being an atheist is, in and of itself, not a significant statement of your social or political viewpoints, so an atheist group focused on activism is likely to be implosive as nobody can agree on anything aside from "we don't believe in gods"

    i mean, shit, i'm atheist but i'm also religious as not all religions are theistic and being atheist does not really make a statement one way or the other on your larger viewpoints on things like religious faith or metaphysics

    it just says "i don't believe in god"

    so, for example, I can stand with most atheists when they decry Creationism

    but when some of them (by that I mean, Atomic Ross) call religion "the worst thing in the world"

    i am like

    hey wait a second, buddy

    Pony on
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    StericaSterica Yes Registered User, Moderator mod
    edited December 2010
    Honk wrote: »
    Man Feral if that's your actual date of birth I'm really surprised. It just seems like you know a lot about everything and hold a reasonably point of view on all subjects. I kind of pictured you like Gandalf.
    I'm surprised Fartacus has so many fans.

    Sterica on
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    Casually HardcoreCasually Hardcore Once an Asshole. Trying to be better. Registered User regular
    edited December 2010
    Pony wrote: »
    Well, have you seen how Atheists are described?

    http://conservapedia.com/Athiest

    I've seen people nearly run away when there's an atheist in the house. There's such a huge irrational fear towards atheists that it's amusing. But, this picture sums it all up:

    atheist-cartoon.gif&t=1

    where the fuck do you live that this sort of shit happens?

    don't just say "The Bible Belt" either because i've learned that term is meaningless bullshit, every American atheist thinks they live in the Bible Belt

    Denver Colorado.

    I don't know why you're surprise. Some people cross the street when they see a group of black guys approaching them. No difference.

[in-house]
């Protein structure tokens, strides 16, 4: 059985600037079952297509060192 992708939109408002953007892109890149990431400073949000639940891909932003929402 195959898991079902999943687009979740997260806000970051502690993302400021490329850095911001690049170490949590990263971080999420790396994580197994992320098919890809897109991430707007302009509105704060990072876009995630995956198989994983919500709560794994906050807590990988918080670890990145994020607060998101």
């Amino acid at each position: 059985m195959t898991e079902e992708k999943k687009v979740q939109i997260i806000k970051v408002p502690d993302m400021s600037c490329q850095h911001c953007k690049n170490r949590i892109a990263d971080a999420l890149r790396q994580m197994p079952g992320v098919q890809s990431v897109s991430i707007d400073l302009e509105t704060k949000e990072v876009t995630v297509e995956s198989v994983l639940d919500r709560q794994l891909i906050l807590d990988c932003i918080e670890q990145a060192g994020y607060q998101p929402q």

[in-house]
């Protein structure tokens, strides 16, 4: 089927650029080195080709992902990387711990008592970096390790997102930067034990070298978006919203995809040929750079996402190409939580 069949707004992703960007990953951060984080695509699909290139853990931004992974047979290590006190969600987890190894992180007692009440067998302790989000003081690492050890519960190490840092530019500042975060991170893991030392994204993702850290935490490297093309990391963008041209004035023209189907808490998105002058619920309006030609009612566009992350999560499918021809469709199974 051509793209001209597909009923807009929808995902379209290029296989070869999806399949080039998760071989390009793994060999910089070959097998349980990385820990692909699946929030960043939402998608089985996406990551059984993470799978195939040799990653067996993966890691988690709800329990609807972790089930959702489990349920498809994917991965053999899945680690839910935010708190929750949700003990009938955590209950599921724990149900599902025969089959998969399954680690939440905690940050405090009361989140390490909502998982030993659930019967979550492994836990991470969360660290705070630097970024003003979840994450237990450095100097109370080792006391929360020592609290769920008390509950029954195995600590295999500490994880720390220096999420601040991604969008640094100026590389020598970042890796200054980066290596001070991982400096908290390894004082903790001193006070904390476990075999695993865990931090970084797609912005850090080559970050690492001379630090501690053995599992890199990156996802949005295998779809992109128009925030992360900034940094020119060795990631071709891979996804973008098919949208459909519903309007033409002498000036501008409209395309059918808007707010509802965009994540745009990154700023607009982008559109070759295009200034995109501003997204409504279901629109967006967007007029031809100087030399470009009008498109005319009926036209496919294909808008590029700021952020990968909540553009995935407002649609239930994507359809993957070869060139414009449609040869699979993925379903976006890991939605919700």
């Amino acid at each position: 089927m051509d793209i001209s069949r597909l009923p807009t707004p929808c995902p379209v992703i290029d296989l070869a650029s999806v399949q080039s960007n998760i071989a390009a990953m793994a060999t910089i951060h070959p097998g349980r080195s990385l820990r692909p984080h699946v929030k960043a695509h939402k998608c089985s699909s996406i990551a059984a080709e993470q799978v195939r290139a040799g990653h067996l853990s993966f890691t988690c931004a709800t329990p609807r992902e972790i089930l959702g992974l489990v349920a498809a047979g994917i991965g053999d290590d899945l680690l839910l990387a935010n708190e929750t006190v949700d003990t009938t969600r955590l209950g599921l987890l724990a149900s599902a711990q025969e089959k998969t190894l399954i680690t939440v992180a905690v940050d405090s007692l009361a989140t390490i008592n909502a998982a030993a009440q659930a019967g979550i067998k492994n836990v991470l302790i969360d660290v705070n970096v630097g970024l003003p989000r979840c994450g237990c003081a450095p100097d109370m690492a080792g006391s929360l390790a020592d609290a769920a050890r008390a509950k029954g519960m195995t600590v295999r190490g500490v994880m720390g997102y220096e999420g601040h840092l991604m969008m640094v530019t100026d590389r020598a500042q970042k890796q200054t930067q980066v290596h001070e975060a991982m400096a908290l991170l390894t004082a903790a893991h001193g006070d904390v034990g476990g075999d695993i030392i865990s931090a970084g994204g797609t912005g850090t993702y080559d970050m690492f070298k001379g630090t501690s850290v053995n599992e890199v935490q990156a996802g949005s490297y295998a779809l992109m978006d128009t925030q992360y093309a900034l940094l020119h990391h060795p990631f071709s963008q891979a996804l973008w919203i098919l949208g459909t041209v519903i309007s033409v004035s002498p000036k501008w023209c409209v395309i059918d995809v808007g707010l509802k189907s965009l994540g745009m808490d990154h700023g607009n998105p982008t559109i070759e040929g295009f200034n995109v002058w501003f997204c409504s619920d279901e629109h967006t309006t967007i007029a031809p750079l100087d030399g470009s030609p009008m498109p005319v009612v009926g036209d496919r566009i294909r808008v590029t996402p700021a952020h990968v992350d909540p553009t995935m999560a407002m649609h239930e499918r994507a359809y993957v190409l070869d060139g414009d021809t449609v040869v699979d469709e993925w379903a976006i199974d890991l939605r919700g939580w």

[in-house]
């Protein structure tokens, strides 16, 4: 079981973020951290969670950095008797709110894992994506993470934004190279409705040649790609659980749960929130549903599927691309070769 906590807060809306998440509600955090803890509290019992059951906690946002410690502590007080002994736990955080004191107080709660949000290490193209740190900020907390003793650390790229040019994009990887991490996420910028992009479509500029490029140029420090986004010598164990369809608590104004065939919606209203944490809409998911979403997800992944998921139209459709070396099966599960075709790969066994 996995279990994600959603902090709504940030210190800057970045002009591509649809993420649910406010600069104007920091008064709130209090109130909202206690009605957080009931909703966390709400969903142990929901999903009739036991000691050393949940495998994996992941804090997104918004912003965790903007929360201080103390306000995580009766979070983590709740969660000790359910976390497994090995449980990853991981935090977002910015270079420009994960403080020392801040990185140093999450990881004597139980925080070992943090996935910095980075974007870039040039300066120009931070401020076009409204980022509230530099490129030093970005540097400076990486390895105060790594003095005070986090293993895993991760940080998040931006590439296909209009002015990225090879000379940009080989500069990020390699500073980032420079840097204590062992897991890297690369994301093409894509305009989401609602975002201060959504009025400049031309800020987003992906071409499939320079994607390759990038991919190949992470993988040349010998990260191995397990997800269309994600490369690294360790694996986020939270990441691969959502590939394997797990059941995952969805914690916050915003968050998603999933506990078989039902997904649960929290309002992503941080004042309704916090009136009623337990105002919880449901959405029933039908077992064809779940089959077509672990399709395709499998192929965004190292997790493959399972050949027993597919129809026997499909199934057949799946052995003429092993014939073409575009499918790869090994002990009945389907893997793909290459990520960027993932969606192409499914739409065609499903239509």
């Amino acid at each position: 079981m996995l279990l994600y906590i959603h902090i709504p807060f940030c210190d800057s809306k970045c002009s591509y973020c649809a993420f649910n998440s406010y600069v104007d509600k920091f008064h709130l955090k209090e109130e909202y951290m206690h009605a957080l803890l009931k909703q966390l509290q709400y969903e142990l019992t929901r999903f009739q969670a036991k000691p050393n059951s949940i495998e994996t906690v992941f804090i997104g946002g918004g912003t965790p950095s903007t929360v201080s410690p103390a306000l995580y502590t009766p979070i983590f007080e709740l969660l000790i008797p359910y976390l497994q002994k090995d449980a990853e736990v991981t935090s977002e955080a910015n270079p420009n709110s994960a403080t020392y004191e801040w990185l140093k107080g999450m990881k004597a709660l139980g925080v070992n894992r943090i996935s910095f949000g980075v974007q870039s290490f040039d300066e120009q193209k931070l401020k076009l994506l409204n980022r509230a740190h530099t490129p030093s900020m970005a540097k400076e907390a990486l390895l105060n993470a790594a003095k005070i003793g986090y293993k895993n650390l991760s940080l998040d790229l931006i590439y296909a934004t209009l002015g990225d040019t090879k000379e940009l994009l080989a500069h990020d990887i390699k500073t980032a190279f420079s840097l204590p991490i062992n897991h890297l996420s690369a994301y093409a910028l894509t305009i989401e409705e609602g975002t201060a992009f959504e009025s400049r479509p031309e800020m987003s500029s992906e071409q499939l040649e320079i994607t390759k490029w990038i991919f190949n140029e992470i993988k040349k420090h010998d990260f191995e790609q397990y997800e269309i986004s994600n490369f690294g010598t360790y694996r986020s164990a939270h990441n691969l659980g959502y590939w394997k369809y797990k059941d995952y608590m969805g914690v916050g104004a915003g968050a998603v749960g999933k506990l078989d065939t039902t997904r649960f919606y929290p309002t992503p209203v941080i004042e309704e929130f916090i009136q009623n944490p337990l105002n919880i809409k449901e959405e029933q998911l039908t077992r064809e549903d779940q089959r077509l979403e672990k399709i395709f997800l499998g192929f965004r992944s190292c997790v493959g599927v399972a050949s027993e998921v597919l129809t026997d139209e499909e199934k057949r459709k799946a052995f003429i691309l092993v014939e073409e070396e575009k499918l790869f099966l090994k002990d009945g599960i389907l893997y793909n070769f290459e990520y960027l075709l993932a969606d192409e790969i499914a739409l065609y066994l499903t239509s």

Casually Hardcore on
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    PonyPony Registered User regular
    edited December 2010
    yet another reason I'm happy I don't live in the US.

    Pony on
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    lonelyahavalonelyahava Call me Ahava ~~She/Her~~ Move to New ZealandRegistered User regular
    edited December 2010
    I just.

    Sigh.

    I have a hard time lately defining myself. I was born and raised Jewish. I've fallen in and out of the 'religion' part of that a few times over the years. But I still identify myself as Jewish.

    But God? Yeah, sure. There could be a god out there. Or something. So maybe i'm more Agnostic? Or just a Theist in general? Or is it Deist?

    But I still hold onto my Jewish rituals, roots, and traditions. I still identify myself as being Jewish and following more in line mystically and spiritually with the Jewish line of thought.

    It's not a practicing religion, for myself, I don't go to synagogue as often as I should, or even as often as I might like to. I don't need to. I know, for the most part, my religion and my beliefs.

    I often have a hard time vocalizing or explaining them, but I do know them. And they are a part of me.

    But they're not all of me. I'm not just, Ahava Jewish Girl. I believe in science and reason and logic and philosophy (although I try not to think too hard on that, it hurts sometimes). I can see the beauty of other religions and I find myself fascinated with wanting to learn about them.

    And Atheism is just atheism. You don't believe, then don't believe. That's fine. I'm not going to beat you or make fun of you or anything. I'll probably just shrug and ask if you want to play some dominion.


    I just don't get why that's so difficult. Just be tolerant. Of everybody. On both sides.


    great, now i'm setting myself for a religious identification crisis. thanks guys.

    lonelyahava on
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    StericaSterica Yes Registered User, Moderator mod
    edited December 2010
    I don't know about that, pony. You can still rally for a narrow cause, which for many of these groups is simply awareness and a bit of PR. While you may be more spiritual than I, we can still organize a campaign to tell people that being an atheist isn't a bad thing in and of itself.

    Sterica on
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    PonyPony Registered User regular
    edited December 2010
    lonelyahava, I identify myself as Jewish, even though I don't really follow the religion of Judaism.

    I am ethnically and culturally Jewish, Jewish customs and rituals and stuff are a part of my childhood, and one that is the source of happy memories!